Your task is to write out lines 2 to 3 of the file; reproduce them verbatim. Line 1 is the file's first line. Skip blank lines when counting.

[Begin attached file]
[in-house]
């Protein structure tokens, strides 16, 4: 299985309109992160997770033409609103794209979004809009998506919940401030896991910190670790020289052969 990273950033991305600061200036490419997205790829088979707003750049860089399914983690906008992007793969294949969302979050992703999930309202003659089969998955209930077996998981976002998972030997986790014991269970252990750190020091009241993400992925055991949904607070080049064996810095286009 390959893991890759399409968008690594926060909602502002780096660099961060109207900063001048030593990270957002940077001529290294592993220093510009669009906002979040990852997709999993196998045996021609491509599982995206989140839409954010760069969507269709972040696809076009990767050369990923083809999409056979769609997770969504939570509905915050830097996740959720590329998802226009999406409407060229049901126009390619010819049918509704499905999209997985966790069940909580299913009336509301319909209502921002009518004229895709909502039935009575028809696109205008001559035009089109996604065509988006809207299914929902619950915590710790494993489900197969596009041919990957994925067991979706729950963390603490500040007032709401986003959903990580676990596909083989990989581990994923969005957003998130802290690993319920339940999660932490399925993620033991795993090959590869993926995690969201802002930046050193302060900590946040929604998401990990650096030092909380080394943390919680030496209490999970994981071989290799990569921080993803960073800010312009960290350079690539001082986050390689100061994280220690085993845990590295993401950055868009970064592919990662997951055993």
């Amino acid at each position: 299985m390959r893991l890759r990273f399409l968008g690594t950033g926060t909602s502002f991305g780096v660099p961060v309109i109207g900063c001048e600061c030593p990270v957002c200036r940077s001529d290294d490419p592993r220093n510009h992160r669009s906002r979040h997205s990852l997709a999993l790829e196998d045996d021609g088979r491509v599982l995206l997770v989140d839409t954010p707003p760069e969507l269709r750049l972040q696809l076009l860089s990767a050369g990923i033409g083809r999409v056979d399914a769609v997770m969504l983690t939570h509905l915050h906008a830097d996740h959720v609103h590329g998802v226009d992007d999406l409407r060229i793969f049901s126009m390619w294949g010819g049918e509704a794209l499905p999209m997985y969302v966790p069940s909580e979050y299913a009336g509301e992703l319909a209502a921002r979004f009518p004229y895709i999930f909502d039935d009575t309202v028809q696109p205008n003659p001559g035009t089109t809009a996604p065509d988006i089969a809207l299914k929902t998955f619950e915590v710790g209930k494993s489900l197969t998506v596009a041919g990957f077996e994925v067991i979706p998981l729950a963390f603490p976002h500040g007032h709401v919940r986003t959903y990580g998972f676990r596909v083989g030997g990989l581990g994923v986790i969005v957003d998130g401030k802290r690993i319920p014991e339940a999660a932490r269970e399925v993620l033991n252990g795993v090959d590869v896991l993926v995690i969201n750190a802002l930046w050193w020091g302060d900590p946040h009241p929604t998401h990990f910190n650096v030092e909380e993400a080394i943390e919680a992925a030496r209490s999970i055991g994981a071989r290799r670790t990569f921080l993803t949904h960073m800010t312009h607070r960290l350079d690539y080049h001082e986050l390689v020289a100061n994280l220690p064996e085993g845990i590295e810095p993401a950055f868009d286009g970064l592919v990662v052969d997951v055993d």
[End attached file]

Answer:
């Protein structure tokens, strides 16, 4: 299985309109992160997770033409609103794209979004809009998506919940401030896991910190670790020289052969 990273950033991305600061200036490419997205790829088979707003750049860089399914983690906008992007793969294949969302979050992703999930309202003659089969998955209930077996998981976002998972030997986790014991269970252990750190020091009241993400992925055991949904607070080049064996810095286009 390959893991890759399409968008690594926060909602502002780096660099961060109207900063001048030593990270957002940077001529290294592993220093510009669009906002979040990852997709999993196998045996021609491509599982995206989140839409954010760069969507269709972040696809076009990767050369990923083809999409056979769609997770969504939570509905915050830097996740959720590329998802226009999406409407060229049901126009390619010819049918509704499905999209997985966790069940909580299913009336509301319909209502921002009518004229895709909502039935009575028809696109205008001559035009089109996604065509988006809207299914929902619950915590710790494993489900197969596009041919990957994925067991979706729950963390603490500040007032709401986003959903990580676990596909083989990989581990994923969005957003998130802290690993319920339940999660932490399925993620033991795993090959590869993926995690969201802002930046050193302060900590946040929604998401990990650096030092909380080394943390919680030496209490999970994981071989290799990569921080993803960073800010312009960290350079690539001082986050390689100061994280220690085993845990590295993401950055868009970064592919990662997951055993």
């Amino acid at each position: 299985m390959r893991l890759r990273f399409l968008g690594t950033g926060t909602s502002f991305g780096v660099p961060v309109i109207g900063c001048e600061c030593p990270v957002c200036r940077s001529d290294d490419p592993r220093n510009h992160r669009s906002r979040h997205s990852l997709a999993l790829e196998d045996d021609g088979r491509v599982l995206l997770v989140d839409t954010p707003p760069e969507l269709r750049l972040q696809l076009l860089s990767a050369g990923i033409g083809r999409v056979d399914a769609v997770m969504l983690t939570h509905l915050h906008a830097d996740h959720v609103h590329g998802v226009d992007d999406l409407r060229i793969f049901s126009m390619w294949g010819g049918e509704a794209l499905p999209m997985y969302v966790p069940s909580e979050y299913a009336g509301e992703l319909a209502a921002r979004f009518p004229y895709i999930f909502d039935d009575t309202v028809q696109p205008n003659p001559g035009t089109t809009a996604p065509d988006i089969a809207l299914k929902t998955f619950e915590v710790g209930k494993s489900l197969t998506v596009a041919g990957f077996e994925v067991i979706p998981l729950a963390f603490p976002h500040g007032h709401v919940r986003t959903y990580g998972f676990r596909v083989g030997g990989l581990g994923v986790i969005v957003d998130g401030k802290r690993i319920p014991e339940a999660a932490r269970e399925v993620l033991n252990g795993v090959d590869v896991l993926v995690i969201n750190a802002l930046w050193w020091g302060d900590p946040h009241p929604t998401h990990f910190n650096v030092e909380e993400a080394i943390e919680a992925a030496r209490s999970i055991g994981a071989r290799r670790t990569f921080l993803t949904h960073m800010t312009h607070r960290l350079d690539y080049h001082e986050l390689v020289a100061n994280l220690p064996e085993g845990i590295e810095p993401a950055f868009d286009g970064l592919v990662v052969d997951v055993d």